New Delhi: India on Wednesday moved to cement closer economic ties with Sri Lanka in a bid to negate the growing influence of strategic rival China in the Indian Ocean region and South Asia.
A pact on economic cooperation was signed on Wednesday in the presence of visiting Sri Lankan Prime Minister Ranil Wikremesinghe and his host Prime Minister Narendra Modi.
“The leaders welcomed the signing of the memorandum of understanding for ‘Cooperation in Economic Projects’, which outlines the agenda for bilateral economic cooperation in the foreseeable future," an Indian foreign ministry statement without giving details. “Both sides expressed their commitment to ensuring that this mutually beneficial agenda is expeditiously implemented," it added.
Analysts said this move by India was aimed at warding off increasing Chinese influence in South Asia which India considers its sphere of influence.
In recent years, China has tried to co-opt Sri Lanka and Maldives into its ambitious “One Belt One Road" initiative—a programme to invest billions of dollars in infrastructure projects including railways, ports and power grids across Asia, Africa and Europe.
“When Prime Minister Narendra Modi took office in 2014, he started off with the ‘neighbourhood first’ approach which has not turned out how he had envisioned," said former foreign secretary Lalit Mansingh.
Given the subsequent hiccups in the ‘neighbourhood first policy’ or placing—a deterioration of ties with Pakistan and strains in India-Nepal ties for instance—Modi seems to be looking at a “new framework of ties" with India’s neighbours with the aim of countering Chinese influence, Mansingh said.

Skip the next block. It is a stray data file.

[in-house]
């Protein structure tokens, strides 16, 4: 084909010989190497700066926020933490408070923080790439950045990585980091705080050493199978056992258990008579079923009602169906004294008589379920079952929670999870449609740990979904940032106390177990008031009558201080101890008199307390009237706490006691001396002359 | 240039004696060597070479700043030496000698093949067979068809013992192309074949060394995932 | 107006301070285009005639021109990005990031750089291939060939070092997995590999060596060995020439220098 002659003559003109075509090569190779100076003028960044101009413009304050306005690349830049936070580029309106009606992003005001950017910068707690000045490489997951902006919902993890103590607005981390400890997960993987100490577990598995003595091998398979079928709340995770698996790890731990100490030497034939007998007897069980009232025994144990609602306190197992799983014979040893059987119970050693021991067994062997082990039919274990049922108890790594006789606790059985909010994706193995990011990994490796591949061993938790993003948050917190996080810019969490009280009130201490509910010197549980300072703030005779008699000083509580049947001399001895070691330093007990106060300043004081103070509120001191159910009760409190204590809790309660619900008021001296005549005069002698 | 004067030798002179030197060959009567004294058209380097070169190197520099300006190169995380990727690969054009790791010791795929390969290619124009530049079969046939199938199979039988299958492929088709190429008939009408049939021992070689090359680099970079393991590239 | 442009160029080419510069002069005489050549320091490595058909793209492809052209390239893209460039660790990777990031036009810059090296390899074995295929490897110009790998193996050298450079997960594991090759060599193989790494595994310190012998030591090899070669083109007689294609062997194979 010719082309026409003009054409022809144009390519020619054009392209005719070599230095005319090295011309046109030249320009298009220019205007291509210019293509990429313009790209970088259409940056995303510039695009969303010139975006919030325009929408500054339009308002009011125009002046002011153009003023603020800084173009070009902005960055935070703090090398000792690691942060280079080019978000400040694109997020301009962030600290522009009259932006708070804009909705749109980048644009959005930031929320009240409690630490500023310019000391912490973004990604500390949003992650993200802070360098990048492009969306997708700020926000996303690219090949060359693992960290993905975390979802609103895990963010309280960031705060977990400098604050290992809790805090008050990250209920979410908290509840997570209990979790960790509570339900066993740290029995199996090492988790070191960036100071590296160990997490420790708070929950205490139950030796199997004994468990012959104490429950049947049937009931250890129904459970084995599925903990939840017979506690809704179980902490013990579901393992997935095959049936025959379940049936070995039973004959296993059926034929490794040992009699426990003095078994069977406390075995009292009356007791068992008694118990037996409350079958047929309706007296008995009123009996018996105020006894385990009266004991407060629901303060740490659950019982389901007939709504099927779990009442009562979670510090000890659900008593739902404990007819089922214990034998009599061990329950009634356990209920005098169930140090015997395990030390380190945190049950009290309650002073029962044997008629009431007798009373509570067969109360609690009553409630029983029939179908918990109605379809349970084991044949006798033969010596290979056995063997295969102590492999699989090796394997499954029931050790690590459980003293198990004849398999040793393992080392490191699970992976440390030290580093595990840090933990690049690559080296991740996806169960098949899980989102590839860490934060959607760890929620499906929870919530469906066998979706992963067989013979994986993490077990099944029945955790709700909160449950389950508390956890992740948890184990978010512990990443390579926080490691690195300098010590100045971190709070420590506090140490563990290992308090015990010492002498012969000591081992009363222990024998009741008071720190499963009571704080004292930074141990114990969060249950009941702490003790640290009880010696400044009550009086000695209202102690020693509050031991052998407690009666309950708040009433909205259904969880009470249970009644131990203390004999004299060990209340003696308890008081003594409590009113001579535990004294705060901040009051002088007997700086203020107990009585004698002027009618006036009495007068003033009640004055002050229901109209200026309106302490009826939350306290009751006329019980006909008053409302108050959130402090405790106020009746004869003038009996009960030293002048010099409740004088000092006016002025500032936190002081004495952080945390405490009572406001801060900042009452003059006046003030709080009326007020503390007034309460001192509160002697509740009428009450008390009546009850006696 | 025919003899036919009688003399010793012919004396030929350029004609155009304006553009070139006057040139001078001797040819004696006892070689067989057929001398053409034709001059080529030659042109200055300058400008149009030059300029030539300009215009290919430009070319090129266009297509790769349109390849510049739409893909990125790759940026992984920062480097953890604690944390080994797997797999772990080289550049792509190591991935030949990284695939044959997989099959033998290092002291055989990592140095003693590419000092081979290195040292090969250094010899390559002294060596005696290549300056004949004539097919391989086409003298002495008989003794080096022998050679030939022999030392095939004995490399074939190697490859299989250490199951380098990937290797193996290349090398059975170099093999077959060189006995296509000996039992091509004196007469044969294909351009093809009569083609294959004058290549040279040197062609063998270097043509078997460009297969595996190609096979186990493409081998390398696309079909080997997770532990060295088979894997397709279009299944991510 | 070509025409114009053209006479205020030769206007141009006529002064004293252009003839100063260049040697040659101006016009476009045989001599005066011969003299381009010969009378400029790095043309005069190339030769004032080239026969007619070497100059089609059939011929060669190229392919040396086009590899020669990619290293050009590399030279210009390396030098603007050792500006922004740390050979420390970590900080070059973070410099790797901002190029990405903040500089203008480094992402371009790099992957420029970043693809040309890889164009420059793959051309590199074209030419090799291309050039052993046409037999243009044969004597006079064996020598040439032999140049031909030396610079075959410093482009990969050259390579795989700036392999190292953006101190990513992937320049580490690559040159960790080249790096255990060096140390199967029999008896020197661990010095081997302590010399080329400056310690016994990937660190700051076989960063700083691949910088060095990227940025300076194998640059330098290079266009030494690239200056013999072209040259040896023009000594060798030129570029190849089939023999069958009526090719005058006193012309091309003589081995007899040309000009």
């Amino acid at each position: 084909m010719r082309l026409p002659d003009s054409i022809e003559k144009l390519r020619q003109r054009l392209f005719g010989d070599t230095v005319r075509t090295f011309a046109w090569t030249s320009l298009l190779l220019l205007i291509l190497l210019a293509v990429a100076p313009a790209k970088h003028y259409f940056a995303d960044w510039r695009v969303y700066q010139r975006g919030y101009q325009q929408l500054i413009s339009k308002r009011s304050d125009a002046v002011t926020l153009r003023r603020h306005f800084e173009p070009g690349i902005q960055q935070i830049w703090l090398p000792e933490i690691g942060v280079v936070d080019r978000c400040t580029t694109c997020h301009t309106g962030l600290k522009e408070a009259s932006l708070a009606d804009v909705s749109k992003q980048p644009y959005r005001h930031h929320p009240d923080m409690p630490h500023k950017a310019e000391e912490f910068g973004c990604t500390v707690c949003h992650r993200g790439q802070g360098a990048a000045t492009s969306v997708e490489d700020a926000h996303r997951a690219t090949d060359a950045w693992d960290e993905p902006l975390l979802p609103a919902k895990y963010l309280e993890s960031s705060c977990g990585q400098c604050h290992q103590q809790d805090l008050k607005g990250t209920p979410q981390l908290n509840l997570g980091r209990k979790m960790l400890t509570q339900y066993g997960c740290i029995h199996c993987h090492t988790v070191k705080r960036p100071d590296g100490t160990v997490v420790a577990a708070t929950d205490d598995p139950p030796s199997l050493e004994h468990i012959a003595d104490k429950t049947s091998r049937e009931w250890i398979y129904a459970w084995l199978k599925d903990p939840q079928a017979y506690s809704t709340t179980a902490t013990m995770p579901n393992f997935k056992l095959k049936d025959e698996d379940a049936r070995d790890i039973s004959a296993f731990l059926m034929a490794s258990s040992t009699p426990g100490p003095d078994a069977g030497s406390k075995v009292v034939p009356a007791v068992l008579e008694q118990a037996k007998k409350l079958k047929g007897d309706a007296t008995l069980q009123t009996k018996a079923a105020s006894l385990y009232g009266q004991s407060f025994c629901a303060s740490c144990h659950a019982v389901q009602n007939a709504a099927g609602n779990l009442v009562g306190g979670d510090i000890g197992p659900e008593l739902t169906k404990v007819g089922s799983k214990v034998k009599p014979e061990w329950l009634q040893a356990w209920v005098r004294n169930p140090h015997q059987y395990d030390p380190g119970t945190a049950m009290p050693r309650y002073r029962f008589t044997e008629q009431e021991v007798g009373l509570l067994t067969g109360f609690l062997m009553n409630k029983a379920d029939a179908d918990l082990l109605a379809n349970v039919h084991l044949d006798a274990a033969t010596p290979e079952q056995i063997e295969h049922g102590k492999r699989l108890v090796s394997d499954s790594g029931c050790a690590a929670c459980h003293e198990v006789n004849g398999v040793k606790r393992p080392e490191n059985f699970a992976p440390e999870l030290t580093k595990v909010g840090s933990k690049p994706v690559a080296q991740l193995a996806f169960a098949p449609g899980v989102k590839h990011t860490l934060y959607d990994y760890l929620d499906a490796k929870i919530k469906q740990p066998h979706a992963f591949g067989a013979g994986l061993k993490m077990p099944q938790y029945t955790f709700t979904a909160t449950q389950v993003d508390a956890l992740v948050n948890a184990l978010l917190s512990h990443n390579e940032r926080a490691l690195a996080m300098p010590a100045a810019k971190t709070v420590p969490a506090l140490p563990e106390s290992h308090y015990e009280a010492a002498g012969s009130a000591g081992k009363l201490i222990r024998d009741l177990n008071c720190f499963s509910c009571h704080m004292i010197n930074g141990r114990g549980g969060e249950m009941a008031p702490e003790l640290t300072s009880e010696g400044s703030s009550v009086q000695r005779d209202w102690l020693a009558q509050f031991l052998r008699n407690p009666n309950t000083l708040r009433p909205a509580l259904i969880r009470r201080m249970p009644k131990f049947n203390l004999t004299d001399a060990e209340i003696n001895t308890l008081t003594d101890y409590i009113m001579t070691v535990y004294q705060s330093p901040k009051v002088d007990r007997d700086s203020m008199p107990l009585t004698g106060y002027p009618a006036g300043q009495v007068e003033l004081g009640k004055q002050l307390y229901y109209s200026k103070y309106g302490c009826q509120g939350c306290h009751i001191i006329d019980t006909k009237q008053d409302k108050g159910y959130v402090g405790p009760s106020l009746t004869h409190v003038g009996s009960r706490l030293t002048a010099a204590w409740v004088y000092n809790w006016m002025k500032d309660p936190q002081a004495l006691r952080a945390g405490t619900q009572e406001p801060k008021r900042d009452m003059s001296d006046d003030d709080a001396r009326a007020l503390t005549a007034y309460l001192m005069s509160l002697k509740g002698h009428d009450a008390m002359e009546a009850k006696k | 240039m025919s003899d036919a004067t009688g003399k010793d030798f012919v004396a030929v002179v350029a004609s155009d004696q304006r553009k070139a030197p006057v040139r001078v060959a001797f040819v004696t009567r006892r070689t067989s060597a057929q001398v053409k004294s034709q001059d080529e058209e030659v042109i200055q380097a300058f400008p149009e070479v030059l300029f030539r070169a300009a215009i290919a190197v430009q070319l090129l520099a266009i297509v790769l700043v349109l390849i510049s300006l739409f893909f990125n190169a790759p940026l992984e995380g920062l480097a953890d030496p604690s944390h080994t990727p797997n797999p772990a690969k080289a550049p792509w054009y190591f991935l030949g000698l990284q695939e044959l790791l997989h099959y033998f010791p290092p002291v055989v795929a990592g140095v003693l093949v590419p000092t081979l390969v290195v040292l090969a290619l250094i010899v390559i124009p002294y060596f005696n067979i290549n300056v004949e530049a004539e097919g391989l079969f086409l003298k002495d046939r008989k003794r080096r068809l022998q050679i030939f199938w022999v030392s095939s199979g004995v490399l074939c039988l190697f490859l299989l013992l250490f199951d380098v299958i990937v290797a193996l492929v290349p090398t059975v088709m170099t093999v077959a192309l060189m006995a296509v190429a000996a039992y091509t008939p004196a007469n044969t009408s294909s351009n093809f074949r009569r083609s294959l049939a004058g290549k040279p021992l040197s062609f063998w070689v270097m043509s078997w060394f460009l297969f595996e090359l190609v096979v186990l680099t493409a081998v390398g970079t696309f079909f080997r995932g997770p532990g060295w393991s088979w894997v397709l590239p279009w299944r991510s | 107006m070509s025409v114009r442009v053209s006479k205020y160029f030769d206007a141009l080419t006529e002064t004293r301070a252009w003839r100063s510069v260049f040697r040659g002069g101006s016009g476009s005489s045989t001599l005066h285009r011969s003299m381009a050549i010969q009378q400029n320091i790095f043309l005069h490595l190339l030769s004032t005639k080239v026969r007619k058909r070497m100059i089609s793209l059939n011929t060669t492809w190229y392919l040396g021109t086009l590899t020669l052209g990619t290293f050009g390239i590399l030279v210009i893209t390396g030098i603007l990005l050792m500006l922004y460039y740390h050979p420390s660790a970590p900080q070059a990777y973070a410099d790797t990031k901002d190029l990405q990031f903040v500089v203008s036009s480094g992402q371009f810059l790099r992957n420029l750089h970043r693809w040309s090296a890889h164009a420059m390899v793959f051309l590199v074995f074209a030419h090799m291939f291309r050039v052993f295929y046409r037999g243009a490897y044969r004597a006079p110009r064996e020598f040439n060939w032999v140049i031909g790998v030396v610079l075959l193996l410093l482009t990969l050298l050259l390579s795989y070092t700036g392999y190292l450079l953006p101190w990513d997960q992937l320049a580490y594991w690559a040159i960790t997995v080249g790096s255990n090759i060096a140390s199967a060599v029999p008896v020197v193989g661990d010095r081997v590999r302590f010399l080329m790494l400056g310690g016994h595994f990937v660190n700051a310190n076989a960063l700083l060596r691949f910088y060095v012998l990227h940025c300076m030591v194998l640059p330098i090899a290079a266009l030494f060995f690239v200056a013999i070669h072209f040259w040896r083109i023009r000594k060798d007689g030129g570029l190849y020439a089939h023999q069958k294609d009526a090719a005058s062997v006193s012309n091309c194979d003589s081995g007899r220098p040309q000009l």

The new formula includes an element of strong economic cooperation, he said, pointing to India announcing the extension of a $4.5 billion line of credit for development infrastructure and other projects in Bangladesh and another $500 million for defence hardware purchases for Dhaka during the 7-9 April visit of Prime Minister Sheikh Hasina to India.
On Sri Lanka’s priority list, however, is a proposal to develop the Trincomalee oil storage tank farm besides discussing the Economic and Technology Cooperation Agreement (ETCA) that the Sri Lankan government is keen to sign with India.
Under the terms of the 1987 India-Sri Lanka accord, the two countries have to jointly develop the 99 oil tanks in Trincomalee, a relic from the British colonial times. At present Indian Oil Corp. Ltd unit Lanka IOC runs 15 out of the 99 storage tanks. The proposed joint venture pertains to the remaining 84 with Sri Lanka proposing to retain 10 of those for use by the Ceylon Petroleum Corp.
During his visit to Sri Lanka in March 2015, Modi had said the project to develop the 84 tanks in Trincomalee would help the coastal town become a regional petroleum hub. However, the project did not take off fully as planned.
Development of the Trincomalee port by India will help it keep an eye on Chinese activities in Beijing-built Hambantota port, Mansingh said.